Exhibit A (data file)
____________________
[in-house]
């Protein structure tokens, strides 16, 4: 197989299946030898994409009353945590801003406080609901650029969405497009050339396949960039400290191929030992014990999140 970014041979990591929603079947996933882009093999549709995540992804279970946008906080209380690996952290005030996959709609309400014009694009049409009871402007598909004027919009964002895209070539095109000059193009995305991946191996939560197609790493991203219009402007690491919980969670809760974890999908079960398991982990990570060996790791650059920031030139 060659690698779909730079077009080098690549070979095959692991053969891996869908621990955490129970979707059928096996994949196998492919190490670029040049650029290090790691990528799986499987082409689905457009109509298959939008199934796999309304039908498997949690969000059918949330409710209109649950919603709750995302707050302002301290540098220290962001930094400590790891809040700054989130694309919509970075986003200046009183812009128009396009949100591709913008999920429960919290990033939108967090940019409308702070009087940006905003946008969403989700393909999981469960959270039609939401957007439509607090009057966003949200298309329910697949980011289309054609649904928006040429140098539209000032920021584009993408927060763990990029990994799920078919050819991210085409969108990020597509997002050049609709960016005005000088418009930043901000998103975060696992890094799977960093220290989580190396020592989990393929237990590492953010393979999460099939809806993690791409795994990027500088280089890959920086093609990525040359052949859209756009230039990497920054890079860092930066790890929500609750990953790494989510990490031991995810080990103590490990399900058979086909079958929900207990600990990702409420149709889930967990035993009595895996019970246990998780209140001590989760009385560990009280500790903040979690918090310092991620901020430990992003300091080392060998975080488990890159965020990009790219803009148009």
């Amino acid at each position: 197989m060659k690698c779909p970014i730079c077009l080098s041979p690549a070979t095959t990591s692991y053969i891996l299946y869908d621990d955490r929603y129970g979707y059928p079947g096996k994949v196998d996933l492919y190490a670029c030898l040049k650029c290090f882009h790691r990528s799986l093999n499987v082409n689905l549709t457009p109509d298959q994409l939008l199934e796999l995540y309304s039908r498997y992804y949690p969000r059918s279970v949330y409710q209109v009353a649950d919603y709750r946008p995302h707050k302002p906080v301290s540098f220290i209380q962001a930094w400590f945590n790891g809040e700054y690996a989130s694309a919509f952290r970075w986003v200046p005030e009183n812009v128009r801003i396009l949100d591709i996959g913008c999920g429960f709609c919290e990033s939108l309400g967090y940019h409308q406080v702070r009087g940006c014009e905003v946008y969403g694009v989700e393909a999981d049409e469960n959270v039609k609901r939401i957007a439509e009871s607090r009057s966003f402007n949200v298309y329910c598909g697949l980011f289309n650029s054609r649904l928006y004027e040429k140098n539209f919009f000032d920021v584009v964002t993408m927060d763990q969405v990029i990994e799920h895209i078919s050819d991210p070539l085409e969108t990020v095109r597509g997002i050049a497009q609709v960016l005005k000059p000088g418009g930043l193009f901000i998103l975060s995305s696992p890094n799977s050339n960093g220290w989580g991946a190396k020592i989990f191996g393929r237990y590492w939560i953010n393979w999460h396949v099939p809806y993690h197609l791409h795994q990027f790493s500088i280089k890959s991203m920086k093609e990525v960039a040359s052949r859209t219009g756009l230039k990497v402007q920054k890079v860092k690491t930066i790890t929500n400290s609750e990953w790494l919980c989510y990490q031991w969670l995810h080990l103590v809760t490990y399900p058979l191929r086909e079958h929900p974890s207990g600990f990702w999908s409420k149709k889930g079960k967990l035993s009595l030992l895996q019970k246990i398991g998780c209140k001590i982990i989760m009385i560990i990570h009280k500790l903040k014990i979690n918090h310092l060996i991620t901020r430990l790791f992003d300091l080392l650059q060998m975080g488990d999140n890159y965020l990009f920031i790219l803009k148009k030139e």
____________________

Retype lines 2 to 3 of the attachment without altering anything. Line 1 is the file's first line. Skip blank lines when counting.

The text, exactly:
């Protein structure tokens, strides 16, 4: 197989299946030898994409009353945590801003406080609901650029969405497009050339396949960039400290191929030992014990999140 970014041979990591929603079947996933882009093999549709995540992804279970946008906080209380690996952290005030996959709609309400014009694009049409009871402007598909004027919009964002895209070539095109000059193009995305991946191996939560197609790493991203219009402007690491919980969670809760974890999908079960398991982990990570060996790791650059920031030139 060659690698779909730079077009080098690549070979095959692991053969891996869908621990955490129970979707059928096996994949196998492919190490670029040049650029290090790691990528799986499987082409689905457009109509298959939008199934796999309304039908498997949690969000059918949330409710209109649950919603709750995302707050302002301290540098220290962001930094400590790891809040700054989130694309919509970075986003200046009183812009128009396009949100591709913008999920429960919290990033939108967090940019409308702070009087940006905003946008969403989700393909999981469960959270039609939401957007439509607090009057966003949200298309329910697949980011289309054609649904928006040429140098539209000032920021584009993408927060763990990029990994799920078919050819991210085409969108990020597509997002050049609709960016005005000088418009930043901000998103975060696992890094799977960093220290989580190396020592989990393929237990590492953010393979999460099939809806993690791409795994990027500088280089890959920086093609990525040359052949859209756009230039990497920054890079860092930066790890929500609750990953790494989510990490031991995810080990103590490990399900058979086909079958929900207990600990990702409420149709889930967990035993009595895996019970246990998780209140001590989760009385560990009280500790903040979690918090310092991620901020430990992003300091080392060998975080488990890159965020990009790219803009148009």
């Amino acid at each position: 197989m060659k690698c779909p970014i730079c077009l080098s041979p690549a070979t095959t990591s692991y053969i891996l299946y869908d621990d955490r929603y129970g979707y059928p079947g096996k994949v196998d996933l492919y190490a670029c030898l040049k650029c290090f882009h790691r990528s799986l093999n499987v082409n689905l549709t457009p109509d298959q994409l939008l199934e796999l995540y309304s039908r498997y992804y949690p969000r059918s279970v949330y409710q209109v009353a649950d919603y709750r946008p995302h707050k302002p906080v301290s540098f220290i209380q962001a930094w400590f945590n790891g809040e700054y690996a989130s694309a919509f952290r970075w986003v200046p005030e009183n812009v128009r801003i396009l949100d591709i996959g913008c999920g429960f709609c919290e990033s939108l309400g967090y940019h409308q406080v702070r009087g940006c014009e905003v946008y969403g694009v989700e393909a999981d049409e469960n959270v039609k609901r939401i957007a439509e009871s607090r009057s966003f402007n949200v298309y329910c598909g697949l980011f289309n650029s054609r649904l928006y004027e040429k140098n539209f919009f000032d920021v584009v964002t993408m927060d763990q969405v990029i990994e799920h895209i078919s050819d991210p070539l085409e969108t990020v095109r597509g997002i050049a497009q609709v960016l005005k000059p000088g418009g930043l193009f901000i998103l975060s995305s696992p890094n799977s050339n960093g220290w989580g991946a190396k020592i989990f191996g393929r237990y590492w939560i953010n393979w999460h396949v099939p809806y993690h197609l791409h795994q990027f790493s500088i280089k890959s991203m920086k093609e990525v960039a040359s052949r859209t219009g756009l230039k990497v402007q920054k890079v860092k690491t930066i790890t929500n400290s609750e990953w790494l919980c989510y990490q031991w969670l995810h080990l103590v809760t490990y399900p058979l191929r086909e079958h929900p974890s207990g600990f990702w999908s409420k149709k889930g079960k967990l035993s009595l030992l895996q019970k246990i398991g998780c209140k001590i982990i989760m009385i560990i990570h009280k500790l903040k014990i979690n918090h310092l060996i991620t901020r430990l790791f992003d300091l080392l650059q060998m975080g488990d999140n890159y965020l990009f920031i790219l803009k148009k030139e």